- Customization of security could mean determining the level of data classification you need in your instance between zones of your network to allow only specific employees with classification keys access or it could mean implementing a central and complete logging solution to monitor all events across your network.
- Customization of software typically means the business in question holds the right to choose what type of software is allowed to run within their network and what type of software is not. If you match this with data classification and security protocols, customization of software in a private cloud allows the network owner to apply access credentials to certain pieces of virtualized software that only key team members have access to.
● Higher Level of Security:
One of the main reasons governments and companies that deal in highly sensitive material use a private cloud set up is because they are the only ones who have access to it. Just think about our apple picking scenario for a moment. If your private set up was public, anyone from the public could pick apples (resources) off of the same tree.
This approach leaves your data more open to corruption, error, or breaches by the very nature that more hands have potential access to the fruit you control.
Utilizing a private setup eliminates this because the very foundation and infrastructure of your instance can not be seen by the public. It can only be accessed by your organization. This inherently means you maintain a higher level of security than if you had your servers in a public instance accessible to the entire community.
● High Scalability:
Without getting too into the weeds, to talk about cloud scalability we need to define what scalability actually means. While it is true that it means to grow or shrink as per business need, specific types of scaling are defined as:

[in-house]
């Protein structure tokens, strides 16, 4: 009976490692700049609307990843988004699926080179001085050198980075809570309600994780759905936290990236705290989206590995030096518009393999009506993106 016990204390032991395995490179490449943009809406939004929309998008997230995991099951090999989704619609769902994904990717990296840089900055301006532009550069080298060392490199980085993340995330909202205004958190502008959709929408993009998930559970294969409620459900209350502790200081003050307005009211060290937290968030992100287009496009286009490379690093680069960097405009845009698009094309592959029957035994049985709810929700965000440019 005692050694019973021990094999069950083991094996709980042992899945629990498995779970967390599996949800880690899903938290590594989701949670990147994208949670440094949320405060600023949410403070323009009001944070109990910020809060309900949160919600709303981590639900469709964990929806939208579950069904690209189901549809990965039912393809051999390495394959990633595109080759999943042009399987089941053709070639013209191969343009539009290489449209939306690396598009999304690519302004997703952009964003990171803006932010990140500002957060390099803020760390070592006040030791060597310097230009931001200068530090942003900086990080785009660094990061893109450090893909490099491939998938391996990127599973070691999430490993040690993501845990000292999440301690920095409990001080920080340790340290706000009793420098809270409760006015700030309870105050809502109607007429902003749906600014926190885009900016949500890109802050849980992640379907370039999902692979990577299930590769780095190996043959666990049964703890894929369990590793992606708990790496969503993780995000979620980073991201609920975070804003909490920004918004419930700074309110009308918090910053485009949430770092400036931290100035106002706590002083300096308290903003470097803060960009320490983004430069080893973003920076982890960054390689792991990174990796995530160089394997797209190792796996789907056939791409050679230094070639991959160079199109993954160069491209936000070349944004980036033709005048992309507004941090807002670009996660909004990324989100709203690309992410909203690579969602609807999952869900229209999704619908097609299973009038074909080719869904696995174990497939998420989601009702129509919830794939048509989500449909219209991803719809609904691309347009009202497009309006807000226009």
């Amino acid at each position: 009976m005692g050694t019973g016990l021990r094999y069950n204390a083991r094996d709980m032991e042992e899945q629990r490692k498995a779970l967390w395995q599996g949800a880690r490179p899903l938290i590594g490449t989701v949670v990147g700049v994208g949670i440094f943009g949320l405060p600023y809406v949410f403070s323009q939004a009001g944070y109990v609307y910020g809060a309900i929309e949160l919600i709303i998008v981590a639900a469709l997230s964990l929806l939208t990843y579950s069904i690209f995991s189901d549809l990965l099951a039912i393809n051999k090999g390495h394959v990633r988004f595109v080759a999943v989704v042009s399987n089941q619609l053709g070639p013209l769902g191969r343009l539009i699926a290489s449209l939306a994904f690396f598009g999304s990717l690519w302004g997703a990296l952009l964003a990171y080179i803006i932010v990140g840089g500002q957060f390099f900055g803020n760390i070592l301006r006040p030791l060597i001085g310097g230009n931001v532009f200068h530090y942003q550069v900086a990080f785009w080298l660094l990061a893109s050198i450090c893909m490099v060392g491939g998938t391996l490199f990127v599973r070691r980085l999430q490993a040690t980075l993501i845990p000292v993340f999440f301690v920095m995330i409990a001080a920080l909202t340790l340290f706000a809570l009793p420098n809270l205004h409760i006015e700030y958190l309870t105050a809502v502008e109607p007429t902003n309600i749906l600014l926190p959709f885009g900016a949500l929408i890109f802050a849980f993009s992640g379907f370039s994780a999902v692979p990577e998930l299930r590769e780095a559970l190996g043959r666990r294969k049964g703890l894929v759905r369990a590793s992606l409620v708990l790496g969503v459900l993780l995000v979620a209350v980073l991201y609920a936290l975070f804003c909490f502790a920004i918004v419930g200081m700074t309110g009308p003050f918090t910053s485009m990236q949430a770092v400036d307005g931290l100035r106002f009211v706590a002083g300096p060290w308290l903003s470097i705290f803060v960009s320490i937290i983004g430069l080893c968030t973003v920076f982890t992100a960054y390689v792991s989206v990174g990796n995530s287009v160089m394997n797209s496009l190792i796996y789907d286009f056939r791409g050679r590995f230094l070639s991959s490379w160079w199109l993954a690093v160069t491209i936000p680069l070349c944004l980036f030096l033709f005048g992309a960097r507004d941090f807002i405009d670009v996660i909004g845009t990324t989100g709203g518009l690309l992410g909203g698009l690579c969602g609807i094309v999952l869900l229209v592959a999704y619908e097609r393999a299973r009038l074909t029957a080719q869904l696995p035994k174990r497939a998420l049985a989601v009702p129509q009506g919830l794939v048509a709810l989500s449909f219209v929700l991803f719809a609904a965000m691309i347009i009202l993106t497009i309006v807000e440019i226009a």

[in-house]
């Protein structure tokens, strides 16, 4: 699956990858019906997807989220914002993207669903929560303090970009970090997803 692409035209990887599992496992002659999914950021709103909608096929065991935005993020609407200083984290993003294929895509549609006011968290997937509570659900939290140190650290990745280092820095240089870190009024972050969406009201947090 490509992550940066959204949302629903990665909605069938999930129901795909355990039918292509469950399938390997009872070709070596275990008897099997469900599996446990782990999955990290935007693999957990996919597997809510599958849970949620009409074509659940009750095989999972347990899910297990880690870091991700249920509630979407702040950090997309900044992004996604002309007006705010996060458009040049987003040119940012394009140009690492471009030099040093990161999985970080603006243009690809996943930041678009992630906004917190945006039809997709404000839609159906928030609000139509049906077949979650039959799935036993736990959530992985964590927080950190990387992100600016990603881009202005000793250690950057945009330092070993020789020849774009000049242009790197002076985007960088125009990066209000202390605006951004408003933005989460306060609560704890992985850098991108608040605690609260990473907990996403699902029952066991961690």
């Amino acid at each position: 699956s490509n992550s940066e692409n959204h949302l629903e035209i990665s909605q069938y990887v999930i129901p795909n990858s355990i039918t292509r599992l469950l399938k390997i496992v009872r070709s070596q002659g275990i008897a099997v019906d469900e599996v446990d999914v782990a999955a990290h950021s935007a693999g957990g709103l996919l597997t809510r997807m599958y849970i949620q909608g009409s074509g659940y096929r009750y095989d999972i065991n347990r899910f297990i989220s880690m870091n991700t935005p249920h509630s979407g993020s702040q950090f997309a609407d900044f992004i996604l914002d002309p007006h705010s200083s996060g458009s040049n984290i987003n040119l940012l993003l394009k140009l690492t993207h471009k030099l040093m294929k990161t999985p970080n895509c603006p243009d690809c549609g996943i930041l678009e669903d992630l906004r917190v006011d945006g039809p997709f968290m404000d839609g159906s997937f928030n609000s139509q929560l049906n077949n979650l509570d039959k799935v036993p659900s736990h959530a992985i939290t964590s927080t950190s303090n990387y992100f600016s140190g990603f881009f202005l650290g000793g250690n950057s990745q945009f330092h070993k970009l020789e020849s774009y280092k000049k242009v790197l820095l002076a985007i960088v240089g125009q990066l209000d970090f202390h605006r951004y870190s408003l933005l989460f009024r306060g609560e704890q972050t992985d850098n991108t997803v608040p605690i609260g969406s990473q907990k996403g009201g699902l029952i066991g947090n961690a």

- Vertical: to scale up. This means you can grow or shrink your cloud by adding additional resources (hardware, software, infrastructure)
- Horizontal: to scale out. This means provisioning additional network services connecting them to ensure they work together as a single working compute system.
- Diagonal: to scale up and out. This is a combination of vertical and horizontal where you can grow vertically until your network hits a maximum point than facilitating the need to clone a server allowing you to add more resources within your private cloud working as a single system.
So how does this apply to a private cloud instance? The answer is simple: because you operate your own private instance, you have the ability to scale vertically, horizontally, and/or diagonally. The choice is fully yours dependent on your need and your financial ability.
Now that you know what the private cloud is and it’s benefits, we want to chat a little about how you know if your business is a good candidate to utilize it. As always, we are happy to work with you to make that determination and to ensure your private instance is set up to meet your business needs.
Is Your Business a Good Candidate for Private Cloud Hosting?
It’s a great question we can approach by a few different avenues:
- The type of data your organization deals with
- The type of workload your organization deals with
- The type and length of storage and resources your organization needs
What Type of Data Is Suited Best to the Private Cloud?
If your organization deals in sensitive or proprietary data that needs to be trafficked in a very closed and sensitive manner, the private cloud is a good solution for you.